To ask how you get them to 'grow up'?

(7 Posts)
Fairyliz Tue 19-Jul-16 14:21:36

I have two children aged 19 and 22 so technically adults, and the general consensus on MN would be that they should sort out their own lives.
However how do I leave them to sort things out if I end up being the one to pick up the pieces if anything goes wrong?
Eg silly example - my DD has to sort out insurance for her uni accomodation. If she chooses the wrong insurance it might cost me an extra £50 or in worse case scenario find out that she is not covered after a break in so I end up paying out for new laptop etc.
So wise women of MN what do you do? How do you let go? How much of sorting out do you do?

OfficiallyUnofficial Tue 19-Jul-16 14:22:49

Well if she's never done it before you surely just do things like that together the first time then next time she'll know how?

OfficiallyUnofficial Tue 19-Jul-16 14:24:56

So basically if they know how and are being lazy don't do it and don't take responsibility for consequences e.g. Replace laptop.

All "new" skills do together first time.

Just don't fall into the trap of doing everything for them because they expect it or you feel worried about it.

Nothing wrong with a bit of help, I'm 39 and my Dad still puts my big bin out 😂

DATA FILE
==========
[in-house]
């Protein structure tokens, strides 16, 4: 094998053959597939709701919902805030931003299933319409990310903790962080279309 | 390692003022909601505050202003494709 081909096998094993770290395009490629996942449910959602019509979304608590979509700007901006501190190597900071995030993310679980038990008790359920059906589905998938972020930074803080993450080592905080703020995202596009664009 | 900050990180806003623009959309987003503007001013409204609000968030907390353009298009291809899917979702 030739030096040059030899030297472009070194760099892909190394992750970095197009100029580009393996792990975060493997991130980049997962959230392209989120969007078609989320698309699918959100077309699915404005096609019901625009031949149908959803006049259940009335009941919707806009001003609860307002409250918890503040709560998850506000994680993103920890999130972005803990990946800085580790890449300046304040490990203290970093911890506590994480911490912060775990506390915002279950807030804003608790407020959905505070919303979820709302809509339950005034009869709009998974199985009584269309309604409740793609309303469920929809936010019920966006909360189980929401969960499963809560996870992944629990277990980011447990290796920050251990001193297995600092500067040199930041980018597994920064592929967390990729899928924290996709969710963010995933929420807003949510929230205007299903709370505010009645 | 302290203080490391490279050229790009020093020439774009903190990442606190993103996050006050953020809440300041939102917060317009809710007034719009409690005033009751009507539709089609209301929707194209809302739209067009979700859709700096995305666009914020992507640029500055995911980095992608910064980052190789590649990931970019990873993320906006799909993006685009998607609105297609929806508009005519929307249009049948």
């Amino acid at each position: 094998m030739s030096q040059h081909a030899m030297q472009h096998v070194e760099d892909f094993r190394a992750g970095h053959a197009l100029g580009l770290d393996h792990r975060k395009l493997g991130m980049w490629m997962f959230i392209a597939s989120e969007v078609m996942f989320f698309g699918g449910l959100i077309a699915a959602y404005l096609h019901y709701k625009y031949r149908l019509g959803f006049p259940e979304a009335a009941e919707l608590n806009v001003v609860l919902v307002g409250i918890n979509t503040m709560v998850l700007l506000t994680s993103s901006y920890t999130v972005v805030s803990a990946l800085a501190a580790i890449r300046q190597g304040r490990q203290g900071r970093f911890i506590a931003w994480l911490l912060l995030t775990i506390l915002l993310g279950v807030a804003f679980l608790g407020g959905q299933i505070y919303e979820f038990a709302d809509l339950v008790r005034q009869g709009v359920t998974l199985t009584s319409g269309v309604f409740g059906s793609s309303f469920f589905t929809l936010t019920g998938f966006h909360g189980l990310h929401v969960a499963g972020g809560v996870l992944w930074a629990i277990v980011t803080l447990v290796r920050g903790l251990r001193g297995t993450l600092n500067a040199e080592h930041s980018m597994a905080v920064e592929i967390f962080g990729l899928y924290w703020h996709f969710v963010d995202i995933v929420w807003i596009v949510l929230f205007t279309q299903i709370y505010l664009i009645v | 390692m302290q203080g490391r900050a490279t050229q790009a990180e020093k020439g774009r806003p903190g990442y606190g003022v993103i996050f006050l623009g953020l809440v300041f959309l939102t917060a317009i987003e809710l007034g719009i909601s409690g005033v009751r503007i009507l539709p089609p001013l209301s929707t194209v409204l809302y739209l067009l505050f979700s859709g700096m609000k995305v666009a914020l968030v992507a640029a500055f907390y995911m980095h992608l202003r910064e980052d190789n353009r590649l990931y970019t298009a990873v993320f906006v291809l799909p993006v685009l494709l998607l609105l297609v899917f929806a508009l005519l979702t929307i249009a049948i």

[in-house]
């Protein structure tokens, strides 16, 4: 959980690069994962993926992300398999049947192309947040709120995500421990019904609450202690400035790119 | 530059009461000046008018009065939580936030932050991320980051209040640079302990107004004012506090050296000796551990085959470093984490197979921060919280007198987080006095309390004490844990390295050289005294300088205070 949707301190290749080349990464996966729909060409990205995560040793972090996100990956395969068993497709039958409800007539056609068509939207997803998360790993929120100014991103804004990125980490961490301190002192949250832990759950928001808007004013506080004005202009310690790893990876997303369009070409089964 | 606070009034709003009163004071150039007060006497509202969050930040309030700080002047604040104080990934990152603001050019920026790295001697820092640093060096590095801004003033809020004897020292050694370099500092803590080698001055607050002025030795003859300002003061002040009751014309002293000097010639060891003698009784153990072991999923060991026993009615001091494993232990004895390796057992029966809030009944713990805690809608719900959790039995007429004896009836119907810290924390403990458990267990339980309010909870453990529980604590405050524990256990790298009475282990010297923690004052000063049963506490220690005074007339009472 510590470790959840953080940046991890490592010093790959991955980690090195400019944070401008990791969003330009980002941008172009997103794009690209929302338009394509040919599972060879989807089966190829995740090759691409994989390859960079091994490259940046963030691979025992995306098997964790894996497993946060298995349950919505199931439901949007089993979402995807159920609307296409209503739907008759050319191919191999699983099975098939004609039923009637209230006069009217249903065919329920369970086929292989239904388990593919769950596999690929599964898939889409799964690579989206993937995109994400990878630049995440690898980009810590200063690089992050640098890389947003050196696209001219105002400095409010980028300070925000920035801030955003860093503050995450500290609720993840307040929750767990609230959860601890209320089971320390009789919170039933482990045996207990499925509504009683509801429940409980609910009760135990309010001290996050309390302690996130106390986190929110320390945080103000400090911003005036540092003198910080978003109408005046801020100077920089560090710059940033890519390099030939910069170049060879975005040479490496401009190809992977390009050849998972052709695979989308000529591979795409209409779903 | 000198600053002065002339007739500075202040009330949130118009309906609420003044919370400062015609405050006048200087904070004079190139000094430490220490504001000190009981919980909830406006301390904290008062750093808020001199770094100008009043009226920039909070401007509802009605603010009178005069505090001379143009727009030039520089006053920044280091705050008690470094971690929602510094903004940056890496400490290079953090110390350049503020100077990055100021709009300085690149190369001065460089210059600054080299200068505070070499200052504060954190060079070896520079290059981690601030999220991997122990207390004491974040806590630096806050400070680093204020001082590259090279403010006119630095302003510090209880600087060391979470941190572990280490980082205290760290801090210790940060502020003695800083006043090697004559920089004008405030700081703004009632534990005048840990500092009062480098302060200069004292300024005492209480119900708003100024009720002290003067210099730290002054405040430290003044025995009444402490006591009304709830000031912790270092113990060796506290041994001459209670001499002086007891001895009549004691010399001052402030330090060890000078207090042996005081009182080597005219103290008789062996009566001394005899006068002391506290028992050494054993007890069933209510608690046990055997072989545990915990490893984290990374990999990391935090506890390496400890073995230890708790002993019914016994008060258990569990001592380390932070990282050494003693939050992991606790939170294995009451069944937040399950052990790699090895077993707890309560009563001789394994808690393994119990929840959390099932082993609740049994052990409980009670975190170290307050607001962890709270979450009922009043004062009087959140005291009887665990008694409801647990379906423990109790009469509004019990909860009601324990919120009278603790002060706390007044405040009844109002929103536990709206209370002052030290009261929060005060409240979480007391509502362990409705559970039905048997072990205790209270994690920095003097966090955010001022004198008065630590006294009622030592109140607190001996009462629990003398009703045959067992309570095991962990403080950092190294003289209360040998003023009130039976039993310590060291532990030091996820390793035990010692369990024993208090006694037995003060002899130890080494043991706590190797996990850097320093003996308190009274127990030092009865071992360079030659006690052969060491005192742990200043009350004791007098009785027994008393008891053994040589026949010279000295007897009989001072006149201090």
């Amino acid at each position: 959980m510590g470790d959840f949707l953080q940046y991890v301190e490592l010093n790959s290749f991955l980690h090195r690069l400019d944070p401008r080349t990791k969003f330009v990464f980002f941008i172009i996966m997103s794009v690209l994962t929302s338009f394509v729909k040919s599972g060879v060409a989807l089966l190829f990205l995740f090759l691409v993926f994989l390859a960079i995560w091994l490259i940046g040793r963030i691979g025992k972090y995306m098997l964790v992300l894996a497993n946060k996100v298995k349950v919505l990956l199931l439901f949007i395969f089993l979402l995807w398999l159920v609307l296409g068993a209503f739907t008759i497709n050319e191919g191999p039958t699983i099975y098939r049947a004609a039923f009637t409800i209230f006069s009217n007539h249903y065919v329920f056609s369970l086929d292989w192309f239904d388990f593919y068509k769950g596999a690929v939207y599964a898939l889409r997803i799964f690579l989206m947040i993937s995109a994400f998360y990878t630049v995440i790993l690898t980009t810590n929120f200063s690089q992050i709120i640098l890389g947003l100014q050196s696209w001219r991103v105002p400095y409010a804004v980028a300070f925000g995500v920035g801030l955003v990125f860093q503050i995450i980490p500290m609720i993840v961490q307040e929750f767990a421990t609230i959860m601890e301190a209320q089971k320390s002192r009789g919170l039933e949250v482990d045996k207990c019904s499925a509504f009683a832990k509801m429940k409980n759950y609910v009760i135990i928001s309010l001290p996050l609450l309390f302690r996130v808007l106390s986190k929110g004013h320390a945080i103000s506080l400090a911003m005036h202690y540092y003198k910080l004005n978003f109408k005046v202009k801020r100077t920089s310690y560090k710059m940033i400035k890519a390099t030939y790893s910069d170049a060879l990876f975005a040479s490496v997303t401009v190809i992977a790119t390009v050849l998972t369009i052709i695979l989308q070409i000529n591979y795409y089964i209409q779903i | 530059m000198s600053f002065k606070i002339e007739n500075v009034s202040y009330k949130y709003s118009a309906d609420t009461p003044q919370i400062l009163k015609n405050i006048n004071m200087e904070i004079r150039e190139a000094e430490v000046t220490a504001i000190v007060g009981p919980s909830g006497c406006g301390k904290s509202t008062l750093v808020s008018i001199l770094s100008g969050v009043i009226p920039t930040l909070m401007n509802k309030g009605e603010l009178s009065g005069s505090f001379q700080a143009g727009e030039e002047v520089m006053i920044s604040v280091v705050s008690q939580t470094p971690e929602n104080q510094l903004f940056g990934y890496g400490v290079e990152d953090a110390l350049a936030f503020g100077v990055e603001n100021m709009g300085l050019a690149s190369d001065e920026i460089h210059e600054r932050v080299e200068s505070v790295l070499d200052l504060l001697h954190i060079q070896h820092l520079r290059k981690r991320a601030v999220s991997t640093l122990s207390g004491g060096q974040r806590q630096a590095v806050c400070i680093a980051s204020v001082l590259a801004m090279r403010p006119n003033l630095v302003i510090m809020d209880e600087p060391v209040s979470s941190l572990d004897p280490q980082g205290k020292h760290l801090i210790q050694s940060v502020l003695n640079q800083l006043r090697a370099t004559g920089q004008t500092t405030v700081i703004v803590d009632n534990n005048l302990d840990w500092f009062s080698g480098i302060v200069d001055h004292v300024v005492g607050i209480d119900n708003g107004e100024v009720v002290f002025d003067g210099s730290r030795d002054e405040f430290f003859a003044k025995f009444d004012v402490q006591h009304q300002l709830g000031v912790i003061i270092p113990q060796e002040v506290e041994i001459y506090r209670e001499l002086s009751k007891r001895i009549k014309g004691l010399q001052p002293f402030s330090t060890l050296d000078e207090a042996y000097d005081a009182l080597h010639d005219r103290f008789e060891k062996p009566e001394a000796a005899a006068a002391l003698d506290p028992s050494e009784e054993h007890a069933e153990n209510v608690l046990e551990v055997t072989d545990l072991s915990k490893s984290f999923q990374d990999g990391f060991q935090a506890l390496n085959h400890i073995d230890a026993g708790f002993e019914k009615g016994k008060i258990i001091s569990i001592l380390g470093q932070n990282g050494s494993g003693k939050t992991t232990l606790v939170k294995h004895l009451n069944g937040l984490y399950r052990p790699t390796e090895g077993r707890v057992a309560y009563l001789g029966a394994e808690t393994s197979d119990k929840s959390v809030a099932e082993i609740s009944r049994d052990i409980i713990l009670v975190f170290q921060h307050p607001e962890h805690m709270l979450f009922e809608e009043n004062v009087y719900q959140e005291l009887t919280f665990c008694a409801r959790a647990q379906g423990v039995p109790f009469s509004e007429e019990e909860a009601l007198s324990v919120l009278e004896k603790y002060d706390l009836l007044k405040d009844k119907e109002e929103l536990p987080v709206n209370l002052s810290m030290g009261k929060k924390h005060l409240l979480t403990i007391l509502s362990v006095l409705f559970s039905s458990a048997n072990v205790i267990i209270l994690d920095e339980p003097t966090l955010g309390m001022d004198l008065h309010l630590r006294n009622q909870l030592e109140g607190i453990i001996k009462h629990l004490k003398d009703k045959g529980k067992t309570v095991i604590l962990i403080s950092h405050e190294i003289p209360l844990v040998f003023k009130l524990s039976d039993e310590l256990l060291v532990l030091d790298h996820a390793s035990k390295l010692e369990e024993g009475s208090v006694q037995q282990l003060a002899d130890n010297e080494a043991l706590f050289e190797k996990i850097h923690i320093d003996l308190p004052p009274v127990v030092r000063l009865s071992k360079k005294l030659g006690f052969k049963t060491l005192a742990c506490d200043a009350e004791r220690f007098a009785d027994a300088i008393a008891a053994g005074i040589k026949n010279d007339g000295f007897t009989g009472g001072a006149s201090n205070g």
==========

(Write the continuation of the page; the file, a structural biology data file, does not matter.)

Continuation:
BertieBotts Tue 19-Jul-16 14:26:04

Yes I don't think it literally means drop them in the deep end smile It's more a gradual tapering off of assistance - so you wouldn't sort out the insurance and just post her the documents, you'd let her do a bit of research to see what she picks and then have a check to see if it's okay. Or sit down and research them with her.

If something isn't going to affect you personally then you don't need to have input in it but of course you'd be there for advice and support.

NarcyCow Tue 19-Jul-16 14:42:39

Definitely help the first time they do something new, we all like a bit of pointing in the right direction when we haven't seen something before.

corythatwas Tue 19-Jul-16 14:54:00

I think it is more an ongoing discourse where they gradually come to realise that they are responsible for their own decisions and that no one will come running to the rescue if they mess up, because that is what adult life is like. So rather than just picking up the tabs, how about giving her a regular allowance and making sure that that is what she is getting, no more? Consequently, she has to be prepared that in case of a break-in, that is the only money there is to replace the laptop, whether she chooses to do that through sorting out insurance now or not eating when she needs to find the money for the laptop. If she doesn't want to spend time chasing the best value insurance, then that 50 pounds is 50 pounds she doesn't have to spend on clothes or a social life.

This doesn't mean you can't sit down and discuss the options with her and help her with the paperwork. I discuss my financial options with my bank manager. Doesn't mean I then expect her to come running to help me if I mess up.

MrsTerryPratchett Tue 19-Jul-16 14:55:59

Show, watch, monitor then release. Or thereabouts. So the first time you get her insurance with her watching. Second time she gets it's while you watch. Third time just ask if she got it. Last time let her do it and if she doesn't, she gets a new laptop herself. Or uses the Uni computers. This is a terrible example but YSWIM.

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